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Ketchaval

Relationships in games?

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One way of implementing relationships in games has struck me. Imagine a Zombie game where the focus is on survival rather than killing zombies. You have the main character, then you have several other characters. These NPCs have their own goals, and sometimes they will accompany you. You have choices at key stages, ie. do you risk your character's life to save someone who is trapped in a collapsing building? If so they will be grateful. If not they may die, or hold it against you if they survive the collapse and meet you later on. You will have different ways of interacting with the characters, ie. initiating conversations, and cheering them up if they get down - or not if you want to be mean. Much of your interaction with them will be in-game, that is it will be action based. Ie. Do you pull them up when they can't get up a ledge? Do you go out of your way to help them, do you give them medical supplies or share food with them? Do you shout "look out! run!" when a zombie creeps up on them! Depending on how you treat them they will become more positive towards you, indifferent to you, or actively dislike you. And they will try to help you out at times if you need it, ie. when you trip over they will run back to pull you upright again. They will also show their feelings through their words, ie. having more emotion in their voice when they say "be careful!" - or saying something less friendly if you annoy them, looking more worried when bad things start to happen to your character, throwing you a weapon if you are trapped without anything to defend yourself with. You wouldn't need them to complete the game, but the endings and scenes would change depending on how you treat them. You might become lifelong friends, etc. Depending on how you treat different people, various factions would form and some people would watch your back for you if another member of the party wanted to take over as the leader. (Think of those zombie movies, where a lot of the tension comes from inside the group - ie. the neurotic woman who just wants to give up, or the wannabe leader who insists on a different riskier plan. Sometimes violence breaks out within the group as someone makes a grab for a weapon.). Obviously this approach isn't just for Zombie games, but could work in a lot of other action-adventure-type games. Thoughts? [Edited by - Ketchaval on July 2, 2005 7:42:22 PM]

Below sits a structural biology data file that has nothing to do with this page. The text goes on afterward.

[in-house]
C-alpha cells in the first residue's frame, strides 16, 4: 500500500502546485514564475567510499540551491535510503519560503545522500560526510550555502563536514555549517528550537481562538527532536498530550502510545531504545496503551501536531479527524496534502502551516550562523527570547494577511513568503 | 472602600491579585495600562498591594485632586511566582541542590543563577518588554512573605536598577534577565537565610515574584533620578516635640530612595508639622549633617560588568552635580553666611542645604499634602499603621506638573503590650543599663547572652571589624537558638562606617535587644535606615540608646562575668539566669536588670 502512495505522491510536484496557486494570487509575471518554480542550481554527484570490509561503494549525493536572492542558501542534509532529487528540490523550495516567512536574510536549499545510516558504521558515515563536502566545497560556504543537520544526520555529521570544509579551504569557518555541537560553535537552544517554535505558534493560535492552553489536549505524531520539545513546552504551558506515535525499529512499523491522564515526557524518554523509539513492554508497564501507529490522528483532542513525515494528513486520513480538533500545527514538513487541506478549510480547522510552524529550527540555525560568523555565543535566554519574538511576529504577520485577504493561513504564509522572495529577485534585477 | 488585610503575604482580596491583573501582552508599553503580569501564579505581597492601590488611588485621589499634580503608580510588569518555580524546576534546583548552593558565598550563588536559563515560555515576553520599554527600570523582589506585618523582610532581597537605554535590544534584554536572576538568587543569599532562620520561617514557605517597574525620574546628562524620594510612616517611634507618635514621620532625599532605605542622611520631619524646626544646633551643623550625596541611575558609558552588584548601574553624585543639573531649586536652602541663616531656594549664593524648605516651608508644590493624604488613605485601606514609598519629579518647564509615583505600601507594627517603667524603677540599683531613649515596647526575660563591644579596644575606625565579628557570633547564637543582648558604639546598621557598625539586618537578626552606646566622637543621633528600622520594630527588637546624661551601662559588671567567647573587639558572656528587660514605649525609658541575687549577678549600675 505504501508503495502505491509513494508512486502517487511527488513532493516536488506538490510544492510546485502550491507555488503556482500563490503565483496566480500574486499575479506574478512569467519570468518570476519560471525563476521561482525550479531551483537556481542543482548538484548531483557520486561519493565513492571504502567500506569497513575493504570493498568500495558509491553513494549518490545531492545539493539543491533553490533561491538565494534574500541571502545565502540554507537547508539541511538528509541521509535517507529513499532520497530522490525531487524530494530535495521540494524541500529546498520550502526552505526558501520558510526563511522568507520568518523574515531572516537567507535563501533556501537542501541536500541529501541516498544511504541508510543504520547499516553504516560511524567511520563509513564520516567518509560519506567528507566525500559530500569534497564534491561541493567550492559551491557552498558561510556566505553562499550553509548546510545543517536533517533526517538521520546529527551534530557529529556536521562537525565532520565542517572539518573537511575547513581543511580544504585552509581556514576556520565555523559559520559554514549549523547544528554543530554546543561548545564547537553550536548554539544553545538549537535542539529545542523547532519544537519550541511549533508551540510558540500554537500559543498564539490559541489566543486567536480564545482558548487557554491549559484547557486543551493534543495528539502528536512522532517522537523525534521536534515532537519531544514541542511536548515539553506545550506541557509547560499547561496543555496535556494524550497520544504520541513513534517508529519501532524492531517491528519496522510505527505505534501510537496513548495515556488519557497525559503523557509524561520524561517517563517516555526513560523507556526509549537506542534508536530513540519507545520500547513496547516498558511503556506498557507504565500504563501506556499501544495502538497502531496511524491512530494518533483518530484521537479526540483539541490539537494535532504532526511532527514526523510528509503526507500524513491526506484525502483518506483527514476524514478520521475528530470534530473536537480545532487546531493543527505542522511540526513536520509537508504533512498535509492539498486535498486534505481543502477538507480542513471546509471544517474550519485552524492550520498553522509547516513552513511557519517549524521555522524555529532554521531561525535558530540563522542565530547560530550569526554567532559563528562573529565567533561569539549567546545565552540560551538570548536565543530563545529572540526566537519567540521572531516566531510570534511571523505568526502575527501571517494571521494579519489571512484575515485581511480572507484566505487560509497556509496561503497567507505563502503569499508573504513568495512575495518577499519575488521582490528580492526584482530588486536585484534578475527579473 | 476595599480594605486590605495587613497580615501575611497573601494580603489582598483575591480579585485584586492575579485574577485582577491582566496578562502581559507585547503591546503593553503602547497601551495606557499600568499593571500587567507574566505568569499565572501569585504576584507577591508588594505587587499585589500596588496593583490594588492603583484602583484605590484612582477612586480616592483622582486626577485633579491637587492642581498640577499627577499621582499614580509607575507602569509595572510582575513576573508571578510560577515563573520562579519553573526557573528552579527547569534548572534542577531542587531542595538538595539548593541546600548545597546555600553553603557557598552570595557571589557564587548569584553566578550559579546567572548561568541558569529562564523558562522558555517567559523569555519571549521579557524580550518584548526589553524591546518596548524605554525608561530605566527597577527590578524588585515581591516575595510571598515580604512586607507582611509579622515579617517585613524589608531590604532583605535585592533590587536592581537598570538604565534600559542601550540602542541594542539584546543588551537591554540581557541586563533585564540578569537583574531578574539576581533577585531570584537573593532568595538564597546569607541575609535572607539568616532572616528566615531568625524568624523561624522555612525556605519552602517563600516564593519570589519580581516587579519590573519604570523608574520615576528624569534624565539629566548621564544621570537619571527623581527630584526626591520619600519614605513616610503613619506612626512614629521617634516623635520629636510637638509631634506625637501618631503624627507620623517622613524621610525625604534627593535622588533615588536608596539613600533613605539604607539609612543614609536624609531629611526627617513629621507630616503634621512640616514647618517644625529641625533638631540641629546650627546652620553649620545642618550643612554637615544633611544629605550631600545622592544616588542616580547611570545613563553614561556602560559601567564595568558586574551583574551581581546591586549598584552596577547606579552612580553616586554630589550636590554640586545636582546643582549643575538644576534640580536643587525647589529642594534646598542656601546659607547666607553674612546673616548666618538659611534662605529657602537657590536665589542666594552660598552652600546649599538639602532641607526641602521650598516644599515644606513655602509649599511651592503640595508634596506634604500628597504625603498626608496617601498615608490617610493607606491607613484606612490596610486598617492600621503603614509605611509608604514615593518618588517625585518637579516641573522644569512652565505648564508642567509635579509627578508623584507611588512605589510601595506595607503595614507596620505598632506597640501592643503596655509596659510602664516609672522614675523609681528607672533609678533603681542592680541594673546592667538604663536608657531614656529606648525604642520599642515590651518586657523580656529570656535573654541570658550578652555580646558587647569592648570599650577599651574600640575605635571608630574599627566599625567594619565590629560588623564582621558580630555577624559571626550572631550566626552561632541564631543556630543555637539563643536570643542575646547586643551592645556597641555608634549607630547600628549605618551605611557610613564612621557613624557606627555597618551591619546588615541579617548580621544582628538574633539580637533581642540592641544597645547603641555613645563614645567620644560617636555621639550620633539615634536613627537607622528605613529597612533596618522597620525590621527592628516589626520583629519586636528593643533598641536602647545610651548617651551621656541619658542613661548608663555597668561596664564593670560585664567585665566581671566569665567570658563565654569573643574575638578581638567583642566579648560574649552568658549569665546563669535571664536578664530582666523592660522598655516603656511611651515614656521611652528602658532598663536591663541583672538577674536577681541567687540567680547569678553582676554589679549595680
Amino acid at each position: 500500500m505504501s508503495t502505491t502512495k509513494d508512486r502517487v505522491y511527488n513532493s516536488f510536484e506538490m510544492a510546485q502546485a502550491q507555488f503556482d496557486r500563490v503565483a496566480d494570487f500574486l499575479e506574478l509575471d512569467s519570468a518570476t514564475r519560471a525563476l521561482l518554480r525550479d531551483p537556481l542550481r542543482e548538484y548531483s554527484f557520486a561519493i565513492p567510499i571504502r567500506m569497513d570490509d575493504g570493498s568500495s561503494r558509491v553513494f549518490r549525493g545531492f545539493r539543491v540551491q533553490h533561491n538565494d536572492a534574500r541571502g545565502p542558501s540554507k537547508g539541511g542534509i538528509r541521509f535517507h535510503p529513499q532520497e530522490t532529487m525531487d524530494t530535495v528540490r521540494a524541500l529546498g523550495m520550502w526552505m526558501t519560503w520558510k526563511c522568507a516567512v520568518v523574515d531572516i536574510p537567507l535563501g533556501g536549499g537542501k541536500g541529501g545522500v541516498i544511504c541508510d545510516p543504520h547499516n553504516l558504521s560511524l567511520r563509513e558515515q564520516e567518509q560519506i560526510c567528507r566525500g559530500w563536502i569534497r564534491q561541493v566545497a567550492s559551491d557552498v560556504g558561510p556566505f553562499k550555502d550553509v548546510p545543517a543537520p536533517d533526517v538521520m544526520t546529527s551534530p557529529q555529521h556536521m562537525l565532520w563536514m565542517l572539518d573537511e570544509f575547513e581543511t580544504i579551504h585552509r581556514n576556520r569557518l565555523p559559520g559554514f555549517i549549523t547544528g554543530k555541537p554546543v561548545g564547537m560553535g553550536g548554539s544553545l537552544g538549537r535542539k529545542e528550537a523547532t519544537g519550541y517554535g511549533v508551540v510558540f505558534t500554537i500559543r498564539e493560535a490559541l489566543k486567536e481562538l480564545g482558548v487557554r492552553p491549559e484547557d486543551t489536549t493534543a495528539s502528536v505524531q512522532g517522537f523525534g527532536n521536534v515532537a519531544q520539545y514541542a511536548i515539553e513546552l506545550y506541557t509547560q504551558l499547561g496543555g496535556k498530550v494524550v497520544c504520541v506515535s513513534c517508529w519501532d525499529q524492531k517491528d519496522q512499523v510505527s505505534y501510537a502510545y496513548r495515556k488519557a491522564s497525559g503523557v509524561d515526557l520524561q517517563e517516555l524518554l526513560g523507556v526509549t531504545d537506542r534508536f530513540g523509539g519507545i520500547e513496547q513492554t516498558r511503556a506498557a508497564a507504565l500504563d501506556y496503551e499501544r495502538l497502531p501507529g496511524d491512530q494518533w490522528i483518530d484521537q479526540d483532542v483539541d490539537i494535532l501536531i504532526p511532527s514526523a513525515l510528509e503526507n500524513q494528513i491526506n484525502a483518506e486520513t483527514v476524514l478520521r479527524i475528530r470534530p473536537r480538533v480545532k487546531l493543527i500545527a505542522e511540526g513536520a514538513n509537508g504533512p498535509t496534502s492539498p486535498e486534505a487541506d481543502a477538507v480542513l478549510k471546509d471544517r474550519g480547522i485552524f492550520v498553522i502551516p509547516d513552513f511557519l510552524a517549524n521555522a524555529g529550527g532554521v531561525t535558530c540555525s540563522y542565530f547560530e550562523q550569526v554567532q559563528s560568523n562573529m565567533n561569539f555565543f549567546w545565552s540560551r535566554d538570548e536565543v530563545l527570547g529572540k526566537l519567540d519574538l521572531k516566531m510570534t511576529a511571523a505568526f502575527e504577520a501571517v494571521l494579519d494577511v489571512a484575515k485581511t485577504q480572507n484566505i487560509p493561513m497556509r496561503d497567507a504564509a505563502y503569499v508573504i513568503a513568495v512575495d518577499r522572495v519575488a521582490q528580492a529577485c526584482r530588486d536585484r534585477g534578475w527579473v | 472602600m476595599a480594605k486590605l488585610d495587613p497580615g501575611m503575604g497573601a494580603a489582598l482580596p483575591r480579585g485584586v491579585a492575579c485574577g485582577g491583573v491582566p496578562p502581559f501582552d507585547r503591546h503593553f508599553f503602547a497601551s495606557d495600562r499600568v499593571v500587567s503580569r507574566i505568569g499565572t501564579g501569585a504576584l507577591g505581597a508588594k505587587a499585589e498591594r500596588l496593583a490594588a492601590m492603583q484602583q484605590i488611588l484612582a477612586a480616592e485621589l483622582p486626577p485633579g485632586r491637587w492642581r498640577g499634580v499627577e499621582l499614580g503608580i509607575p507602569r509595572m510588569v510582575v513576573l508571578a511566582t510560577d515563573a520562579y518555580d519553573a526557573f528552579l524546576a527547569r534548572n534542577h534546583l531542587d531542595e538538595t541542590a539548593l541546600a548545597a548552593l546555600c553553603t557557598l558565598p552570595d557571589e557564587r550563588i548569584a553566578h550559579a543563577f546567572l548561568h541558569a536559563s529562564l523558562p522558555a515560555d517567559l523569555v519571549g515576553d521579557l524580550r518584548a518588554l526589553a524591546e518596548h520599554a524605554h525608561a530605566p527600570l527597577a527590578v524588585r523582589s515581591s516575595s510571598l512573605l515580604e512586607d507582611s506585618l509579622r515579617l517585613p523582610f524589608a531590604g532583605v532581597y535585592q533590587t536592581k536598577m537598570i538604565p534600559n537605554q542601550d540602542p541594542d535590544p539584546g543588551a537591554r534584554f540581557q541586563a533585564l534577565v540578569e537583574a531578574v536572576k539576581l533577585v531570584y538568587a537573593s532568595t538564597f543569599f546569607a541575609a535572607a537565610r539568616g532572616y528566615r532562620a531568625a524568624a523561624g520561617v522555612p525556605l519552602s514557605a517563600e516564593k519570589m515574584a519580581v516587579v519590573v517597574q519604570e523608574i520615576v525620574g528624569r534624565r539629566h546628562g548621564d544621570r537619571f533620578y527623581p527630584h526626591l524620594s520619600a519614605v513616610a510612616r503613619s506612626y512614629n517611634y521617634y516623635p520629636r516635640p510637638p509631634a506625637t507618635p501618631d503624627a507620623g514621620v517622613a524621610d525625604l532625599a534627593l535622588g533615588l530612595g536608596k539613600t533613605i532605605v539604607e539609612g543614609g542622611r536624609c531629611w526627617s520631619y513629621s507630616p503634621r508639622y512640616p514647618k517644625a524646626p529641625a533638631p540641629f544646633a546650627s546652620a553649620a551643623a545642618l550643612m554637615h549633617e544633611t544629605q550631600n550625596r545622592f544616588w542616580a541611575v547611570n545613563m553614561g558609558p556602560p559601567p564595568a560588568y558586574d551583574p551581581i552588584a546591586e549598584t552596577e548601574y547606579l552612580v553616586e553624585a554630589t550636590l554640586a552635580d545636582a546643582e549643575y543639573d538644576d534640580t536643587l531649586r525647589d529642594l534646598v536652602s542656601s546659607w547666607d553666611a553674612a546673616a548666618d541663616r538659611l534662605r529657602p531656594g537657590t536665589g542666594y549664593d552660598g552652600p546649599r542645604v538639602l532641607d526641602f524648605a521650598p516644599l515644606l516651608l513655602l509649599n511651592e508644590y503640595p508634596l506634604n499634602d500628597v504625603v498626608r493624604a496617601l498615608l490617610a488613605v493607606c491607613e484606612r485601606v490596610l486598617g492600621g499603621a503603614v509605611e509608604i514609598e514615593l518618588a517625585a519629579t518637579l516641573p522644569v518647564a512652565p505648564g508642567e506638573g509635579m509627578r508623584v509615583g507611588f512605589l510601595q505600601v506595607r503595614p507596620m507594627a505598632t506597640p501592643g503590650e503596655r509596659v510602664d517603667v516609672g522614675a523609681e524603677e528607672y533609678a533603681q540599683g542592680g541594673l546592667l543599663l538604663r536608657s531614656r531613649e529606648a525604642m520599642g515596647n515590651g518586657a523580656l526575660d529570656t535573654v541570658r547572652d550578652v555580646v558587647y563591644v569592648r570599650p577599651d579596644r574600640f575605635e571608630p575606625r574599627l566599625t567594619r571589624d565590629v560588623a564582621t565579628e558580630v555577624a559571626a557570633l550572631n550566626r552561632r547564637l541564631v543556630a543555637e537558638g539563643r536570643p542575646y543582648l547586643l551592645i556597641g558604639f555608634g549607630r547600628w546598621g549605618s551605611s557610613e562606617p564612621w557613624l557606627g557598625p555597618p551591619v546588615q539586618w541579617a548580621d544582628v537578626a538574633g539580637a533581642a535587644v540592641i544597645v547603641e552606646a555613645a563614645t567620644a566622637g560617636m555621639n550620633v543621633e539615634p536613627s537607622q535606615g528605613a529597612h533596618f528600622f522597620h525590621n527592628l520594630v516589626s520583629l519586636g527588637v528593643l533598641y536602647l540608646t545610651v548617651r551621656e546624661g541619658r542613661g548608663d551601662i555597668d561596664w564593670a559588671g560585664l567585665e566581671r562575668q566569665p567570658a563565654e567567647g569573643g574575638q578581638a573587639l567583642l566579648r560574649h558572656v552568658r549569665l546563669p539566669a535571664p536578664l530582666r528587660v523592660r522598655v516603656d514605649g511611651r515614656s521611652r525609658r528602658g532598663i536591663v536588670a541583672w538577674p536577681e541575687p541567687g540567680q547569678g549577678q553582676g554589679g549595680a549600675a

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I like it, and it sounds like a good premise to me.
It strikes me as the hardest parts being hiding the mechanics and making the AI respond intelligibly/believably. It seems like it would be doable and worth doing as well. I feel it could add a lot to a game; especially survival horror type as you describe.

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I think one of the main problems that establishing relationships with other characters presents in most games is that it uses a different type of interaction to what the main game is about.

Ie. In an RPG the communication between characters is handled by text menus, but the gameplay is about beating up monsters. So integrating interactions, shouted verbal warnings when others are being attacked and pulling stragglers along ICO style.

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Guest Anonymous Poster
Why would you want to help NPCS? If they were mad at me Id just shoot them.

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Quote:
Original post by Anonymous Poster
Why would you want to help NPCS? If they were mad at me Id just shoot them.


What if they shot back? :D It could be a little like 28 Days, with you having to deal with not only the monsters but the enemies you've made.


One thing that could really cement this is to have multi-person environmental challenges, such as not being able to get across a chasm unless someone operates a nearby crane. You could even get into strategic sacrifice choices: Do you save the arrogant football player who wants to take over but has a strong back, or the wounded marine who slows you down but has knowledge of weapons, or skitish mall rat who has a high chance to panic but who can fit in tight spaces?

[smile] Overlayed over your traditional Resident Evil themed game, this could be very fun.

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Quote:
Original post by Wavinator
One thing that could really cement this is to have multi-person environmental challenges, such as not being able to get across a chasm unless someone operates a nearby crane.


There must be a lot of things like this that could be done. Some simple examples could be, lowering a rope down to you from above (or you could do it for them). Or helping to move a heavy object, such as righting a car. Giving a bunk up.

A great example of this was in a cut-scene in SOS Final Escape, where you help a girl up onto a ledge you can't climb up because it is too high, but then you aren't sure if she has deserted you. Eventually she comes back with a rope.
In a dynamic relationship system, they could actually desert you and leave you down there after you help them up- if they don't like you AND feel they don't need you. ("See you later, sucker!").

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